Homily – 26th Sun. OT A September 28, 2008

Homily – 26th Sun. OT A            September 28, 2008

We return this Sunday to Jesus’ proverbial vineyard with its owner and its workers.

Last Sunday, we saw the vineyard owner going down to the marketplace where people gather to look for laborers to hire.  This week, we see the vineyard now a family-run operation, with the owner calling his two sons to go out and work in the vineyard today.

And as we just heard, one son says “Yes, anything you want, Father, I will certainly do” but then he blows off working in the vineyard and does his own thing.

Meanwhile, the other son says “I won’t go work in your vineyard today Father, I’ve got my own things I’m going to do” but later on in the day he changes his mind and goes.
Jesus tells the chief priests and elders of the people “that son who said he would go, but didn’t? — that’s you guys.  That son who initially said he wouldn’t go but ended up going?–that’s the tax collectors and prostitutes and other sinners who’ve turned away from their lives of sin to follow me.”

And my brothers and sisters in Christ, this Gospel is an important one and a challenging one for us who try to take our Catholic faith seriously.

Because what Jesus is saying is that the holier we get, the harder it’s going to be to give our hearts and wills over to God, and the easier it will be to want to do our own will instead of God’s will.

For the chief priests and elders of the people were holy people, with many virtues and admirable qualities.   They had temptations to greed and lust like the prostitutes and tax collectors did, but they learned over the years to acquire the virtuous habits of detachment from material possessions and  almsgiving, chastity and self control.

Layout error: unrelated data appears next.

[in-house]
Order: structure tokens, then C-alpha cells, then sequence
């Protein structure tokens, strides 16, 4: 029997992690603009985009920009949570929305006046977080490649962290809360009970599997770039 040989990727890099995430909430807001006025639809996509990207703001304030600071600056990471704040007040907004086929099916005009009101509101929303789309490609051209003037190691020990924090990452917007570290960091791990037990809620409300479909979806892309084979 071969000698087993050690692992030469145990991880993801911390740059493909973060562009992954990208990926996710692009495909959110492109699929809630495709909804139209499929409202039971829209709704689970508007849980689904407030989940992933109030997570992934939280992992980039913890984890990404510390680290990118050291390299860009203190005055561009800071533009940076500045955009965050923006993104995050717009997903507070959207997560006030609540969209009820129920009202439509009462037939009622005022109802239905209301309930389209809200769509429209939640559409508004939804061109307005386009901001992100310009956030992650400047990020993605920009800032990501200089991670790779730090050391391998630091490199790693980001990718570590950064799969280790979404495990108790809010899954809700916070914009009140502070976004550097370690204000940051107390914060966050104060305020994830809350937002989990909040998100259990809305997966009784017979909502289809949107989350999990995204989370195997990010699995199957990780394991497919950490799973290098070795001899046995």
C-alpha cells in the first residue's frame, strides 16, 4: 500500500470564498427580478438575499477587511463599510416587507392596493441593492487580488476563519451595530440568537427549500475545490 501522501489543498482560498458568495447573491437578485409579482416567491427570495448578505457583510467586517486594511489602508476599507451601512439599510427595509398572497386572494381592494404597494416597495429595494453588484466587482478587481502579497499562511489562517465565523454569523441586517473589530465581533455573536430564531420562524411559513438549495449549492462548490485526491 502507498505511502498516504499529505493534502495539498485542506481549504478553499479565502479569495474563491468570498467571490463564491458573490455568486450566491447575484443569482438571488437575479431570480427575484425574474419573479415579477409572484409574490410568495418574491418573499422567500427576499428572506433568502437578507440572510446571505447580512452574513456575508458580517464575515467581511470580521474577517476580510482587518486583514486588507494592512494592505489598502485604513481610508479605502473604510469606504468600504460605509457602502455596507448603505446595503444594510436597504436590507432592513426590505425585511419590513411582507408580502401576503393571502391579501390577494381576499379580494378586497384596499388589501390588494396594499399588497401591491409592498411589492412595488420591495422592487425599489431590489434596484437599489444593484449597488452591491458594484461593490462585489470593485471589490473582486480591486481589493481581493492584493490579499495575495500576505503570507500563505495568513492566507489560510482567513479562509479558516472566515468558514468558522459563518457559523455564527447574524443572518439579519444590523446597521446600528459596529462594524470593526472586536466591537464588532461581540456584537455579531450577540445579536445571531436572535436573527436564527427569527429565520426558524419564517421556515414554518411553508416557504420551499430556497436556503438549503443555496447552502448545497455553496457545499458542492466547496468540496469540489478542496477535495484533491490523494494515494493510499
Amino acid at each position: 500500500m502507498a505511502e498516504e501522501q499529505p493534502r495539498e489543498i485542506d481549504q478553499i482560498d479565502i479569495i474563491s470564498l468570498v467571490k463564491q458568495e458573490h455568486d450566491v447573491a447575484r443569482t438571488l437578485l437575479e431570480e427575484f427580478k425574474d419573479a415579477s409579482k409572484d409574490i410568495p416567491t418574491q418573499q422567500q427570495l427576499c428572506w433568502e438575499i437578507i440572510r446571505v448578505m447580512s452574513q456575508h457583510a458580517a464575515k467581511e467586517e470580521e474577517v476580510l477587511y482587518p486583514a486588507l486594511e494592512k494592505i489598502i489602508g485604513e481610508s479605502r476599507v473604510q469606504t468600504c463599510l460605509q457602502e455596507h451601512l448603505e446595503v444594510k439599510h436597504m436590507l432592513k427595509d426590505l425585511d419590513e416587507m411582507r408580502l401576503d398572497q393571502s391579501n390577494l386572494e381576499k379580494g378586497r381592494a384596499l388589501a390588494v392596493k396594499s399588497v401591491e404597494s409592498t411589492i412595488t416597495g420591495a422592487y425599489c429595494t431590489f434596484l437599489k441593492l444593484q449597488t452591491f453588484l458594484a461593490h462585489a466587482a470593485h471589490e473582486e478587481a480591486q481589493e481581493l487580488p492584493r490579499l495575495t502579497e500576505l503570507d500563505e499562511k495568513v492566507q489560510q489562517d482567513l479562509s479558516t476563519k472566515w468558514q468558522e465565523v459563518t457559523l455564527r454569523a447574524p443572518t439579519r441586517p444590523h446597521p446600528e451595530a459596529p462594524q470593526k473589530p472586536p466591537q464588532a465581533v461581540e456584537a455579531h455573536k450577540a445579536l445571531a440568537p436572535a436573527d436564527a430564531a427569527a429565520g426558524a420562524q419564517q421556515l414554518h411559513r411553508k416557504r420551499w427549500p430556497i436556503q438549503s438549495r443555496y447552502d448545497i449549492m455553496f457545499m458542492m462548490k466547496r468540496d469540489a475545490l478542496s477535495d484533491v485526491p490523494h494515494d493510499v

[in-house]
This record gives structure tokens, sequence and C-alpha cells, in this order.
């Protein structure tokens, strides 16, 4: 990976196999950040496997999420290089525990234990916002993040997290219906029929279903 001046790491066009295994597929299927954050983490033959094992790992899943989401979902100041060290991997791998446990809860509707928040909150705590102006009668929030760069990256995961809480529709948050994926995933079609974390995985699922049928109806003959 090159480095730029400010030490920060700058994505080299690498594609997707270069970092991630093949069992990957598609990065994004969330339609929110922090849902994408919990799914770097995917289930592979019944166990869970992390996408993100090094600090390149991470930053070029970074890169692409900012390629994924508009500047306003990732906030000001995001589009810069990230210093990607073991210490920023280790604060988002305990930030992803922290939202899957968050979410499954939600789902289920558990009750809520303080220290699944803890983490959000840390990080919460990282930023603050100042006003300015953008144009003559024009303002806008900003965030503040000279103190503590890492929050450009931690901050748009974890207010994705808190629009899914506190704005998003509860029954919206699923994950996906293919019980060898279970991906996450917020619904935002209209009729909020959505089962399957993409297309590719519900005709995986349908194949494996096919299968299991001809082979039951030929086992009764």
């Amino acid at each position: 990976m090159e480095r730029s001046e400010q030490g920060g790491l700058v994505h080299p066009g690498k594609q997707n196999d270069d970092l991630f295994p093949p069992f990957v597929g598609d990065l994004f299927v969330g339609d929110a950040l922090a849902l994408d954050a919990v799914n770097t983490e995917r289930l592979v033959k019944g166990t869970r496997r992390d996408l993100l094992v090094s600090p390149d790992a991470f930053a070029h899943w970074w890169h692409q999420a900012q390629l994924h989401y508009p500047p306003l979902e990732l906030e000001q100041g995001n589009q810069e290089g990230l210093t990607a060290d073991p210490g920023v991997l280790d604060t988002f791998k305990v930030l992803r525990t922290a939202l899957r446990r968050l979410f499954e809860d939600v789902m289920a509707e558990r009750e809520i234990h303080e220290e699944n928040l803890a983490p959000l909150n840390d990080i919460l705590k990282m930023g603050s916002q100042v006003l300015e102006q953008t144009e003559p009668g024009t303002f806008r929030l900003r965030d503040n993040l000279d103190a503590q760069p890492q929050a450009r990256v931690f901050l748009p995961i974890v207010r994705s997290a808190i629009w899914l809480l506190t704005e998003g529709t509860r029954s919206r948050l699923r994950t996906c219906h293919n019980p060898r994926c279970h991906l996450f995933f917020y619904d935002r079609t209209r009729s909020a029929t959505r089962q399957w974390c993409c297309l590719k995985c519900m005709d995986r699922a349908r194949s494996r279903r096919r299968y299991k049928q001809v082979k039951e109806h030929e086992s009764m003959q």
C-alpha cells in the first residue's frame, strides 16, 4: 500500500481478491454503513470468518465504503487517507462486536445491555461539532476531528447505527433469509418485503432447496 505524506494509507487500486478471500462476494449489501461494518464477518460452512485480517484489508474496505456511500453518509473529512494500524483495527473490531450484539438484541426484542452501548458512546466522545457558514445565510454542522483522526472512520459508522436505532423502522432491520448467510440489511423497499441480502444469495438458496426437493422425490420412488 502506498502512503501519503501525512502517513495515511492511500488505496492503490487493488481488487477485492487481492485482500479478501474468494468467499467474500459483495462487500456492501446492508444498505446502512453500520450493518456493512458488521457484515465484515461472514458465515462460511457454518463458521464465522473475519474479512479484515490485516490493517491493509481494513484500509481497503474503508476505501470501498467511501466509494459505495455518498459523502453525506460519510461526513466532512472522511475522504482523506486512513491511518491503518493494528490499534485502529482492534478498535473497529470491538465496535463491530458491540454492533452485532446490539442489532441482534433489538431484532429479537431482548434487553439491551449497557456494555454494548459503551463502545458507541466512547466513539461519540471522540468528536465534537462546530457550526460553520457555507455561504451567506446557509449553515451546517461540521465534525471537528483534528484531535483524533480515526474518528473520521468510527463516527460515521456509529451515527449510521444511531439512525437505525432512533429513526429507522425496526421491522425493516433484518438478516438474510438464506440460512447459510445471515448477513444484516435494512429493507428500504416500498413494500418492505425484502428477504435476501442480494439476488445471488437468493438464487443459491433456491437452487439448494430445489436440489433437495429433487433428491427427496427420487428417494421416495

The chief priests and elders of the people were also probably honest, pious, and prayerful men.   Yet, as Jesus said, they were on the road to damnation, while the repentant tax collectors and prostitutes were on the other side of the road moving in the opposite direction of salvation.

This is because the many good virtues of the chief priests and elders of the people were vastly outweighed by their one big vice, which was pride.

With the tax collectors and prostitutes, the spirit was willing to follow God, but the flesh was weak.  And with the help of Jesus, these people were able to overcome their weaknesses and work productively in God’s vineyard.

But with the chief priests and elders of the people, the spirit was unwilling to follow God, but the flesh was strong.  They had the strength to follow God if they chose, but lacked the will power to choose it due to their pride.

What the chief priests and elders of the people lacked was the most important virtue of humility, which enables us to recognize our absolute need for God, no matter how holy or virtuous we are.

As St. Paul says in 2nd reading, Jesus, who was the holiest man ever to live, did not regard equality with God, did not regard holiness and virtue something to be grasped or clung to.

Our Lord didn’t cling to his own will, but clung rather to his Father’s Will, even when God’s Will meant a humiliating and painful death by crucifixion.  And because of his loving and humble obedience, God the Father greatly exalted Jesus.

The chief priests and elders of the people, however, did regard Godliness something to be clung to.  They willfully clung to their righteousness so much, that when the Messiah came in their midst in the flesh, they refused to follow Him.

Let us ask Our Lord Jesus, who at this Mass will come to us in the Flesh, Body Blood Soul and Divinity, for the virtue of humility, that whatever God asks of us, we will promptly and willfully, in loving obedience, go and do the work in His Vineyard that He has prepared for us.

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